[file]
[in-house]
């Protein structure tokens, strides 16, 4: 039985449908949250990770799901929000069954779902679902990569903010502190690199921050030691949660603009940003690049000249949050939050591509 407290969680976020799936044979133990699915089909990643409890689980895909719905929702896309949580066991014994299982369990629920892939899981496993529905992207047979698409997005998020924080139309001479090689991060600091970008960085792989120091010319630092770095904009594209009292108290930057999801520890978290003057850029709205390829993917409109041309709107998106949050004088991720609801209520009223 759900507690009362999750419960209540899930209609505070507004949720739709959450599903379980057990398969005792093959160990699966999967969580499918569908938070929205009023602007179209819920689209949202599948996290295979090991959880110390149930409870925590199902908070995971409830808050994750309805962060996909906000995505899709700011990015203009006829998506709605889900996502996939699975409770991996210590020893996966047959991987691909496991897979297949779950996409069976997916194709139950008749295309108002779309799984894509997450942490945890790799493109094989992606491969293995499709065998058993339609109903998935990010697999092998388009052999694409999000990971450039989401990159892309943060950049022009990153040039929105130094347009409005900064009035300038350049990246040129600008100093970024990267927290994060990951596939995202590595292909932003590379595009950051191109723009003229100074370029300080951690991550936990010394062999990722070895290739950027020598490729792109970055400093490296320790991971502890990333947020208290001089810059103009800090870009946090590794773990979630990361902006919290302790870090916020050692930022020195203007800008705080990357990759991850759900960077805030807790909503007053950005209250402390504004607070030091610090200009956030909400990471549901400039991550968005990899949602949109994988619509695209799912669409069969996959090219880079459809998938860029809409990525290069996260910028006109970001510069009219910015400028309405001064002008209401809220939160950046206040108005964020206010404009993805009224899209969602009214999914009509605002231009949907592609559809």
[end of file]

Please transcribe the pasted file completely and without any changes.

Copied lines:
[in-house]
């Protein structure tokens, strides 16, 4: 039985449908949250990770799901929000069954779902679902990569903010502190690199921050030691949660603009940003690049000249949050939050591509 407290969680976020799936044979133990699915089909990643409890689980895909719905929702896309949580066991014994299982369990629920892939899981496993529905992207047979698409997005998020924080139309001479090689991060600091970008960085792989120091010319630092770095904009594209009292108290930057999801520890978290003057850029709205390829993917409109041309709107998106949050004088991720609801209520009223 759900507690009362999750419960209540899930209609505070507004949720739709959450599903379980057990398969005792093959160990699966999967969580499918569908938070929205009023602007179209819920689209949202599948996290295979090991959880110390149930409870925590199902908070995971409830808050994750309805962060996909906000995505899709700011990015203009006829998506709605889900996502996939699975409770991996210590020893996966047959991987691909496991897979297949779950996409069976997916194709139950008749295309108002779309799984894509997450942490945890790799493109094989992606491969293995499709065998058993339609109903998935990010697999092998388009052999694409999000990971450039989401990159892309943060950049022009990153040039929105130094347009409005900064009035300038350049990246040129600008100093970024990267927290994060990951596939995202590595292909932003590379595009950051191109723009003229100074370029300080951690991550936990010394062999990722070895290739950027020598490729792109970055400093490296320790991971502890990333947020208290001089810059103009800090870009946090590794773990979630990361902006919290302790870090916020050692930022020195203007800008705080990357990759991850759900960077805030807790909503007053950005209250402390504004607070030091610090200009956030909400990471549901400039991550968005990899949602949109994988619509695209799912669409069969996959090219880079459809998938860029809409990525290069996260910028006109970001510069009219910015400028309405001064002008209401809220939160950046206040108005964020206010404009993805009224899209969602009214999914009509605002231009949907592609559809």